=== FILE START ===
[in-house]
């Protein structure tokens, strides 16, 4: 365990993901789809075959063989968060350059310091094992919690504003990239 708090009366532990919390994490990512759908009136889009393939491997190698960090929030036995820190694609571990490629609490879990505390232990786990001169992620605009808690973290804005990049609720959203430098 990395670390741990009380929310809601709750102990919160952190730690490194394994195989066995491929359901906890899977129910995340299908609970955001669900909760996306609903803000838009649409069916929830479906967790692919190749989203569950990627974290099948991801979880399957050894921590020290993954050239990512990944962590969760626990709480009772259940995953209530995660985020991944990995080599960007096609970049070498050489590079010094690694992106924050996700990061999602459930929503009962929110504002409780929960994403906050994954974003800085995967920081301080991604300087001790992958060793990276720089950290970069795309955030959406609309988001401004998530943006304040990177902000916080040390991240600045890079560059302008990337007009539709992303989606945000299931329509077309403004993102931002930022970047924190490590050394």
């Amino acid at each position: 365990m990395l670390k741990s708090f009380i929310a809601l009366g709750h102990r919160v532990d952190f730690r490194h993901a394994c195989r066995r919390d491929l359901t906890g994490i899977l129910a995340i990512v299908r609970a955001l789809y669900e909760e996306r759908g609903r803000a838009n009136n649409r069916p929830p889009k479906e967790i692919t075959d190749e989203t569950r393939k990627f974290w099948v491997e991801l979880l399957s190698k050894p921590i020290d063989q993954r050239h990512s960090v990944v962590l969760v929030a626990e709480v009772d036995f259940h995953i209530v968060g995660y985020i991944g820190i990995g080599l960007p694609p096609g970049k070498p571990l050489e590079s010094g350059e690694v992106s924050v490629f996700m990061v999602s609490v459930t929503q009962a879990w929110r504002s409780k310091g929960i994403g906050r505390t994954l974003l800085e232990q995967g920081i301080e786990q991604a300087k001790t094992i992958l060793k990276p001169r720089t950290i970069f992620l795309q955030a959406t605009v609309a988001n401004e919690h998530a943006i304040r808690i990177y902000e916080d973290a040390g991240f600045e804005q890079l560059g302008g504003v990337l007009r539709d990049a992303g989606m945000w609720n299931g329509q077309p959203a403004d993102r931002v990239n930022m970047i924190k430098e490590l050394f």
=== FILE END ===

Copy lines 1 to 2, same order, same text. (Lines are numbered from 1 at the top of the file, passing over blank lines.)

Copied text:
[in-house]
């Protein structure tokens, strides 16, 4: 365990993901789809075959063989968060350059310091094992919690504003990239 708090009366532990919390994490990512759908009136889009393939491997190698960090929030036995820190694609571990490629609490879990505390232990786990001169992620605009808690973290804005990049609720959203430098 990395670390741990009380929310809601709750102990919160952190730690490194394994195989066995491929359901906890899977129910995340299908609970955001669900909760996306609903803000838009649409069916929830479906967790692919190749989203569950990627974290099948991801979880399957050894921590020290993954050239990512990944962590969760626990709480009772259940995953209530995660985020991944990995080599960007096609970049070498050489590079010094690694992106924050996700990061999602459930929503009962929110504002409780929960994403906050994954974003800085995967920081301080991604300087001790992958060793990276720089950290970069795309955030959406609309988001401004998530943006304040990177902000916080040390991240600045890079560059302008990337007009539709992303989606945000299931329509077309403004993102931002930022970047924190490590050394």